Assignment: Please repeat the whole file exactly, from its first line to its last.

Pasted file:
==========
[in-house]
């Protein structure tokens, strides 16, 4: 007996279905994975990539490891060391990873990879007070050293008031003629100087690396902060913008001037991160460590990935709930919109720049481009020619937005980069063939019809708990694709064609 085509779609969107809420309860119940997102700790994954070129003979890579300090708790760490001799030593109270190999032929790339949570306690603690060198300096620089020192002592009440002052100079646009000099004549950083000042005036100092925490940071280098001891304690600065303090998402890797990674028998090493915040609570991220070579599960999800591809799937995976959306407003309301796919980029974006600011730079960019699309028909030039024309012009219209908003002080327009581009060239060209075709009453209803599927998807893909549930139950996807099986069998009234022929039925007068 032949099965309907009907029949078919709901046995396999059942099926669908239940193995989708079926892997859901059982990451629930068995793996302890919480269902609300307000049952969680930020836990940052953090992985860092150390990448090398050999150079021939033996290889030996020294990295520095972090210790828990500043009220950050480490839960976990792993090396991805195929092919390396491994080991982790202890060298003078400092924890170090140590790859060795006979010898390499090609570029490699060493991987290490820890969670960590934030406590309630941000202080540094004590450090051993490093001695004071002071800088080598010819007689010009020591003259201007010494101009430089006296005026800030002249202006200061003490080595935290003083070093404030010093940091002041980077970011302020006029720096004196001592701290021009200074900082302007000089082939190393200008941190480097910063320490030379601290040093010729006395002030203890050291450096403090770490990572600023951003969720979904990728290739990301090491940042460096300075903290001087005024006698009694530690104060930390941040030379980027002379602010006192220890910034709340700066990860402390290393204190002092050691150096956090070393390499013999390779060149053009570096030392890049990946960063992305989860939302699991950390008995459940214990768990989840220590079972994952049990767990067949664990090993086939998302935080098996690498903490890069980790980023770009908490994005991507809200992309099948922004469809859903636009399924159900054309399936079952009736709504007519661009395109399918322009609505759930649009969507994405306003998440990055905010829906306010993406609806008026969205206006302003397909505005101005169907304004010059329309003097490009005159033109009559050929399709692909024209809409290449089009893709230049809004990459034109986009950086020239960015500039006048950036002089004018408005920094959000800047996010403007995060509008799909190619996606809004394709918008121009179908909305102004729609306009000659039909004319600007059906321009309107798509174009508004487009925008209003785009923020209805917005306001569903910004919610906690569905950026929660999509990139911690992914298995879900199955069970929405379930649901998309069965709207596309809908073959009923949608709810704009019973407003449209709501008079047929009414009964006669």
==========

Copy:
[in-house]
């Protein structure tokens, strides 16, 4: 007996279905994975990539490891060391990873990879007070050293008031003629100087690396902060913008001037991160460590990935709930919109720049481009020619937005980069063939019809708990694709064609 085509779609969107809420309860119940997102700790994954070129003979890579300090708790760490001799030593109270190999032929790339949570306690603690060198300096620089020192002592009440002052100079646009000099004549950083000042005036100092925490940071280098001891304690600065303090998402890797990674028998090493915040609570991220070579599960999800591809799937995976959306407003309301796919980029974006600011730079960019699309028909030039024309012009219209908003002080327009581009060239060209075709009453209803599927998807893909549930139950996807099986069998009234022929039925007068 032949099965309907009907029949078919709901046995396999059942099926669908239940193995989708079926892997859901059982990451629930068995793996302890919480269902609300307000049952969680930020836990940052953090992985860092150390990448090398050999150079021939033996290889030996020294990295520095972090210790828990500043009220950050480490839960976990792993090396991805195929092919390396491994080991982790202890060298003078400092924890170090140590790859060795006979010898390499090609570029490699060493991987290490820890969670960590934030406590309630941000202080540094004590450090051993490093001695004071002071800088080598010819007689010009020591003259201007010494101009430089006296005026800030002249202006200061003490080595935290003083070093404030010093940091002041980077970011302020006029720096004196001592701290021009200074900082302007000089082939190393200008941190480097910063320490030379601290040093010729006395002030203890050291450096403090770490990572600023951003969720979904990728290739990301090491940042460096300075903290001087005024006698009694530690104060930390941040030379980027002379602010006192220890910034709340700066990860402390290393204190002092050691150096956090070393390499013999390779060149053009570096030392890049990946960063992305989860939302699991950390008995459940214990768990989840220590079972994952049990767990067949664990090993086939998302935080098996690498903490890069980790980023770009908490994005991507809200992309099948922004469809859903636009399924159900054309399936079952009736709504007519661009395109399918322009609505759930649009969507994405306003998440990055905010829906306010993406609806008026969205206006302003397909505005101005169907304004010059329309003097490009005159033109009559050929399709692909024209809409290449089009893709230049809004990459034109986009950086020239960015500039006048950036002089004018408005920094959000800047996010403007995060509008799909190619996606809004394709918008121009179908909305102004729609306009000659039909004319600007059906321009309107798509174009508004487009925008209003785009923020209805917005306001569903910004919610906690569905950026929660999509990139911690992914298995879900199955069970929405379930649901998309069965709207596309809908073959009923949608709810704009019973407003449209709501008079047929009414009964006669």